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Genome Res. 2005 Sep;15(9):1179-88.

Evolutionary mechanisms shaping the genomic structure of the Williams-Beuren syndrome chromosomal region at human 7q11.23.

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  • 1Unitat de Genètica, Departament de Ciències Experimentals i de la Salut, Universitat Pompeu Fabra, 08003 Barcelona, Spain.

Abstract

About 5% of the human genome consists of segmental duplications or low-copy repeats, which are large, highly homologous (>95%) fragments of sequence. It has been estimated that these segmental duplications emerged during the past approximately 35 million years (Myr) of human evolution and that they correlate with chromosomal rearrangements. Williams-Beuren syndrome (WBS) is a segmental aneusomy syndrome that is the result of a frequent de novo deletion at 7q11.23, mediated by large (approximately 400-kb) region-specific complex segmental duplications composed of different blocks. We have precisely defined the structure of the segmental duplications on human 7q11.23 and characterized the copy number and structure of the orthologous regions in other primates (macaque, orangutan, gorilla, and chimpanzee). Our data indicate a recent origin and rapid evolution of the 7q11.23 segmental duplications, starting before the diversification of hominoids (approximately 12-16 million years ago [Mya]), with species-specific duplications and intrachromosomal rearrangements that lead to significant differences among those genomes. Alu sequences are located at most edges of the large hominoid-specific segmental duplications, suggesting that they might have facilitated evolutionary rearrangements. We propose a mechanistic model based on Alu-mediated duplicated transposition along with nonallelic homologous recombination for the generation and local expansion of the segmental duplications. The extraordinary rate of evolutionary turnover of this region, rich in segmental duplications, results in important genomic variation among hominoid species, which could be of functional relevance and predispose to disease.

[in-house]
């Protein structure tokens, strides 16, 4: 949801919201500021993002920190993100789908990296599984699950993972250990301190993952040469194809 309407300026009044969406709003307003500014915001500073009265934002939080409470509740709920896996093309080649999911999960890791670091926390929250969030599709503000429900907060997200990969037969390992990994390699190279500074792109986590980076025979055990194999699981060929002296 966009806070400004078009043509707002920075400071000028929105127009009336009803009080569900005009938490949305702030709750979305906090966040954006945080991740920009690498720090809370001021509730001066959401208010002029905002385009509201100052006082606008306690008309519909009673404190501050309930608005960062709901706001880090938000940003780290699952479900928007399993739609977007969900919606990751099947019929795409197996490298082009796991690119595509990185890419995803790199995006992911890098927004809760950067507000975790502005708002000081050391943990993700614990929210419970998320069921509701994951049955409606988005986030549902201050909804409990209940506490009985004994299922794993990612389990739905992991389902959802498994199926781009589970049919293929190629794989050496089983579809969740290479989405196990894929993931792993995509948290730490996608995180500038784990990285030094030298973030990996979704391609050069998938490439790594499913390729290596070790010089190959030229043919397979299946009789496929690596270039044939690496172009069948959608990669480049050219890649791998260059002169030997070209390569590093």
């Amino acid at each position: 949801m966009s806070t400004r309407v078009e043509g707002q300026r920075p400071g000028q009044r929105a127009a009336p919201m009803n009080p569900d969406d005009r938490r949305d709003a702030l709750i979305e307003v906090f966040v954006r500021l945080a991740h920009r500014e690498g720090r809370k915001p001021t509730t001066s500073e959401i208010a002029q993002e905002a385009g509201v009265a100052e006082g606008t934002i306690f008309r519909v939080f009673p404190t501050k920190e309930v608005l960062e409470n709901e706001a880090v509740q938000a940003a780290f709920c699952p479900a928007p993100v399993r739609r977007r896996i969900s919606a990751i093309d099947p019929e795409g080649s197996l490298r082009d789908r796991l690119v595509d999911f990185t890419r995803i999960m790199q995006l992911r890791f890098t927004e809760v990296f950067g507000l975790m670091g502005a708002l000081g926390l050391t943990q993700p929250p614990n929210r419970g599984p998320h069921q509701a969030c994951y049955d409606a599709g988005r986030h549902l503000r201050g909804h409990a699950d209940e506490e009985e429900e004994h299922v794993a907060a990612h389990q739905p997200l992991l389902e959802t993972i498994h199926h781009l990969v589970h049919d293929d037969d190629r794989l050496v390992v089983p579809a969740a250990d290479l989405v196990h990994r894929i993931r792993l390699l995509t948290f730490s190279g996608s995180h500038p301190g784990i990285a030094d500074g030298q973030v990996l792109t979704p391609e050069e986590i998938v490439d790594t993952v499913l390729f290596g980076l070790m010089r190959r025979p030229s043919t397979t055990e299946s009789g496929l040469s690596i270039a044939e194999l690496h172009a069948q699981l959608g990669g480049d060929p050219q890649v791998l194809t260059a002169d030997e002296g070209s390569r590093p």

PMID:
16140988
[PubMed - indexed for MEDLINE]
PMCID:
PMC1199532
Free PMC Article

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